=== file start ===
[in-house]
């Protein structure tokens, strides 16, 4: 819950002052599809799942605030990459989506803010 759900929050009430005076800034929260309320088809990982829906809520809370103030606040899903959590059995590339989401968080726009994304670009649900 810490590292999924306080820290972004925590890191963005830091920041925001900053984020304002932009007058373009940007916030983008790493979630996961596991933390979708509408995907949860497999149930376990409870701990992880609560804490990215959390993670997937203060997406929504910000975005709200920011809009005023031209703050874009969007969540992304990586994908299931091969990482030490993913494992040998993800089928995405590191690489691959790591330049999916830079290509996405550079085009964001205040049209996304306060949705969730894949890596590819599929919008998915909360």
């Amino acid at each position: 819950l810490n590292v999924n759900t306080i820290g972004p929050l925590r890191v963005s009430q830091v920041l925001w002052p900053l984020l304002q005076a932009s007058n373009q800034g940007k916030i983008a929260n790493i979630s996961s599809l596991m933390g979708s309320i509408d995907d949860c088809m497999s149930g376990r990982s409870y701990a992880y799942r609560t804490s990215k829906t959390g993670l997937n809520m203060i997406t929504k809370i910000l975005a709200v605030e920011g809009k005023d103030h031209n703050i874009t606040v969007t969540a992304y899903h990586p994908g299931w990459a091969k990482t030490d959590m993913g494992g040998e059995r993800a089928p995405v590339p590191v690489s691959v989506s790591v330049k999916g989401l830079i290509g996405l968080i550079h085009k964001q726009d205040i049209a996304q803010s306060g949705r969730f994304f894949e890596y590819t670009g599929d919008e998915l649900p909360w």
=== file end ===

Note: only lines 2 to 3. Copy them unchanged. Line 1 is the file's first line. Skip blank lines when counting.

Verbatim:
């Protein structure tokens, strides 16, 4: 819950002052599809799942605030990459989506803010 759900929050009430005076800034929260309320088809990982829906809520809370103030606040899903959590059995590339989401968080726009994304670009649900 810490590292999924306080820290972004925590890191963005830091920041925001900053984020304002932009007058373009940007916030983008790493979630996961596991933390979708509408995907949860497999149930376990409870701990992880609560804490990215959390993670997937203060997406929504910000975005709200920011809009005023031209703050874009969007969540992304990586994908299931091969990482030490993913494992040998993800089928995405590191690489691959790591330049999916830079290509996405550079085009964001205040049209996304306060949705969730894949890596590819599929919008998915909360």
């Amino acid at each position: 819950l810490n590292v999924n759900t306080i820290g972004p929050l925590r890191v963005s009430q830091v920041l925001w002052p900053l984020l304002q005076a932009s007058n373009q800034g940007k916030i983008a929260n790493i979630s996961s599809l596991m933390g979708s309320i509408d995907d949860c088809m497999s149930g376990r990982s409870y701990a992880y799942r609560t804490s990215k829906t959390g993670l997937n809520m203060i997406t929504k809370i910000l975005a709200v605030e920011g809009k005023d103030h031209n703050i874009t606040v969007t969540a992304y899903h990586p994908g299931w990459a091969k990482t030490d959590m993913g494992g040998e059995r993800a089928p995405v590339p590191v690489s691959v989506s790591v330049k999916g989401l830079i290509g996405l968080i550079h085009k964001q726009d205040i049209a996304q803010s306060g949705r969730f994304f894949e890596y590819t670009g599929d919008e998915l649900p909360w």